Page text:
Apple on Tuesday announced that Emergency SOS via satellite is officially available to iPhone 14 users in the US and Canada.
Next month, Apple will launch Emergency SOS via satellite in France, Germany, Ireland, and the UK. Apple is enabling the feature on all iPhone 14 models that are running iOS 16.1, which was released near the end of October.
There isn’t an additional software update.
Emergency SOS via satellite is free for the next two years, after which Apple plans to start charging an unannounced fee.
You can check to see if your phone has access to Emergency SOS via satellite by opening the Settings app on your iPhone 14 or iPhone 14 Pro, going to Emergency SOS, and scrolling to the bottom of the screen.
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If you have the feature, you’ll see a new section detailing your phone’s new capability of connecting to satellites, and offering a demo mode for you to get a feel for what the process is like should you ever have to use it.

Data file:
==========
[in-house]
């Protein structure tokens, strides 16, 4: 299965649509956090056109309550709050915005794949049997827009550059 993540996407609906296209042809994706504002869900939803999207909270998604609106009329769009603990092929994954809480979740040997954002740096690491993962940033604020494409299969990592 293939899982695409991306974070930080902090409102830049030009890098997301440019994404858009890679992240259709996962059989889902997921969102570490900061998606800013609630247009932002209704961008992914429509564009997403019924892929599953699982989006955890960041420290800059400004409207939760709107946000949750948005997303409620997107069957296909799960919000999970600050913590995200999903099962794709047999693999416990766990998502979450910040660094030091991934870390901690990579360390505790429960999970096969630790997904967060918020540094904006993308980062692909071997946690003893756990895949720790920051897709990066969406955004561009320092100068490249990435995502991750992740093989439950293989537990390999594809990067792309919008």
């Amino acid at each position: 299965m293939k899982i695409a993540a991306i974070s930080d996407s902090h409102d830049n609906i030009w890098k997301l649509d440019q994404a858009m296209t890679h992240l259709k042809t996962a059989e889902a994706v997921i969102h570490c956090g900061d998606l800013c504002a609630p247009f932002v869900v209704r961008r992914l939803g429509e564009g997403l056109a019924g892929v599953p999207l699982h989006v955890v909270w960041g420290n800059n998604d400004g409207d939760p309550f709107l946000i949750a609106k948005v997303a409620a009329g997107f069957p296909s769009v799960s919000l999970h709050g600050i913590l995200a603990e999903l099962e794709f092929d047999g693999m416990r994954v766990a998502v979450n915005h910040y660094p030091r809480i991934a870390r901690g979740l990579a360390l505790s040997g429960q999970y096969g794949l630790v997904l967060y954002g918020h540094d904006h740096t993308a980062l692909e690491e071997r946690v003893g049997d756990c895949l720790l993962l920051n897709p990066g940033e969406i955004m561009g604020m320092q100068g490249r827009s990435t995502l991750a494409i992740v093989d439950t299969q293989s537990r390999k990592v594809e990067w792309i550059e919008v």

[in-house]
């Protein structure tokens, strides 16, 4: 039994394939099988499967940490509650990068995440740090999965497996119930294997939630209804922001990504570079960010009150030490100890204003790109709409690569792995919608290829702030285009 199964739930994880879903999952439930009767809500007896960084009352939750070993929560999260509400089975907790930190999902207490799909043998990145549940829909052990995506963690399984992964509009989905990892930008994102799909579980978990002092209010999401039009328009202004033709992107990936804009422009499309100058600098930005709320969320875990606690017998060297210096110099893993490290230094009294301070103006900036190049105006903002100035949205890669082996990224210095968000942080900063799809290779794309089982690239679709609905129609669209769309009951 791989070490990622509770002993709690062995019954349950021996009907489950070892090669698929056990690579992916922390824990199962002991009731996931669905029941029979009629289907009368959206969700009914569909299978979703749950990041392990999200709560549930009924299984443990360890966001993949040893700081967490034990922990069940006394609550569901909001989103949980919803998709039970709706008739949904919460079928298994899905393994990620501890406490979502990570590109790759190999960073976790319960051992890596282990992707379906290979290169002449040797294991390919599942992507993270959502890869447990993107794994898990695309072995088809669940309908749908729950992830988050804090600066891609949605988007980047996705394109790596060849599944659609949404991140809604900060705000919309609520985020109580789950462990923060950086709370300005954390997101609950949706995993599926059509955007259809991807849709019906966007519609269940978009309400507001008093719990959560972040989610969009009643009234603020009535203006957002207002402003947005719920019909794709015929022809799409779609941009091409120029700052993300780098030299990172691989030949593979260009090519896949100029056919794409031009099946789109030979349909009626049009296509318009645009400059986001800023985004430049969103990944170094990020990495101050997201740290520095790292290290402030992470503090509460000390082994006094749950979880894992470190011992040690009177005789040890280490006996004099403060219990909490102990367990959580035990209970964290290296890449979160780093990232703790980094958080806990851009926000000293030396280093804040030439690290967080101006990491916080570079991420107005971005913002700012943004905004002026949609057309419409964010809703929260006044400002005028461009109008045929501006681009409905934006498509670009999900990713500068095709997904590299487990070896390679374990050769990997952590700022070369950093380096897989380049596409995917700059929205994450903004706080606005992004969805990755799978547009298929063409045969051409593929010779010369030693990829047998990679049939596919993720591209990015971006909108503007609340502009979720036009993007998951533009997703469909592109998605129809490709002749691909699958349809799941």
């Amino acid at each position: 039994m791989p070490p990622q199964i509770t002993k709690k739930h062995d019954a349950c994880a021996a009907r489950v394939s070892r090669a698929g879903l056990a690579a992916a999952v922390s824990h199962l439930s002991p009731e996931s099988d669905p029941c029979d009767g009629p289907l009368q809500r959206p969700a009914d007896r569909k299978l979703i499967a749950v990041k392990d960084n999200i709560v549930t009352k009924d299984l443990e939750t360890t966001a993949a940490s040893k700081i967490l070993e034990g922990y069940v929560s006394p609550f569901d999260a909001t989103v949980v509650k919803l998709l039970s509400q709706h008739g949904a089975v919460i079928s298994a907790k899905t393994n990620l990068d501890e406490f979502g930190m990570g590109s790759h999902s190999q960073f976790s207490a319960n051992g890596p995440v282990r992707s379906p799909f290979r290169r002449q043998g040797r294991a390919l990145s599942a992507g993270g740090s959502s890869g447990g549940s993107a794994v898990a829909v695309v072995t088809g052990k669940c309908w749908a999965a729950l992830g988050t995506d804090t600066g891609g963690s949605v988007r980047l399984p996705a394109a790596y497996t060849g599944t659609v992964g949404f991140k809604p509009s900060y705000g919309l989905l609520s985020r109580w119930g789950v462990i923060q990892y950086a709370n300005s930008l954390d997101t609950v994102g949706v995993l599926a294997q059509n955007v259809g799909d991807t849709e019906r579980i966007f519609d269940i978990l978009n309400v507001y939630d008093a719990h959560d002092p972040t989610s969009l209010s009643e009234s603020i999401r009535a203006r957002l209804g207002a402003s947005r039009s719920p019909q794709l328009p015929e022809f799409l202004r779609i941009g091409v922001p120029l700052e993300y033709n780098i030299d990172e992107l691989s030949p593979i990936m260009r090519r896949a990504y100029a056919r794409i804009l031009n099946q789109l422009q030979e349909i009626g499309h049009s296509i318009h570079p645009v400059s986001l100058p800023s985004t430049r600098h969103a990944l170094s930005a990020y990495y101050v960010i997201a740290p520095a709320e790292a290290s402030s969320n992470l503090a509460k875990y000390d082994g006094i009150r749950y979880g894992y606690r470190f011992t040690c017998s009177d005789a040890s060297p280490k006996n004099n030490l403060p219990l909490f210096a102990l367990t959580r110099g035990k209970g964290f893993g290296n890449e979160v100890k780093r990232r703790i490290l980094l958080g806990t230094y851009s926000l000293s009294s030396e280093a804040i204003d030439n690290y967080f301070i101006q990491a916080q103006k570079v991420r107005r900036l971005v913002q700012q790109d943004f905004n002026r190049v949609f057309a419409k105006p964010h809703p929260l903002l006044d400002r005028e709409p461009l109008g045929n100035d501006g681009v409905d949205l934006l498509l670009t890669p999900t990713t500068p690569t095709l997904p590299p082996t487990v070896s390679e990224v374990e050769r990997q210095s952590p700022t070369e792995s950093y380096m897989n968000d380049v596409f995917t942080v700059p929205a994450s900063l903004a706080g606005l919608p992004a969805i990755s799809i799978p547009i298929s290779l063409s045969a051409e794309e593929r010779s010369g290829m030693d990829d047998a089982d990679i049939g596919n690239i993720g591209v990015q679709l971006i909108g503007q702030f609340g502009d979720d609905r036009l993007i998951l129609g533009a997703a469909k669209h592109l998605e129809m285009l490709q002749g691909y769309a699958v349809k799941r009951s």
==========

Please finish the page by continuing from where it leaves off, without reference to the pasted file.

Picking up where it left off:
For those unfamiliar, Emergency SOS via Satellite will allow an iPhone 14 owner to contact emergency services when in an area without cellular or Wi-Fi coverage. The feature is triggered by calling 911 when “SOS” is shown at the top of the iPhone’s screen where the cellular coverage bars are normally visible.
Once you’re connected to a satellite, you’ll either directly exchange messages with a local dispatcher if they accept text messages, or talk with local emergency services using an Apple-trained emergency specialist as a go-between.
Another way to use the satellite connectivity included in the iPhone 14 lineup is to update your location in the Find My app. When you’re completely off the grid and without any sort of Wi-Fi or cellular coverage, you can open the Find My app and connect to a satellite to update your location every 15 minutes. The process is manual and done in the Find My app under the “Me” tab.
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As I stated earlier, there’s a demo mode included in order to avoid users testing out the feature and needlessly contacting an emergency dispatcher. When using the demo mode, you actually connect to a satellite as you would in a real emergency, but the demo mode prevents the messages from going to a dispatcher.
When the feature was first announced alongside the iPhone 14 lineup in September, Apple published a YouTube video to walk you through how it works. Looks simple enough, right?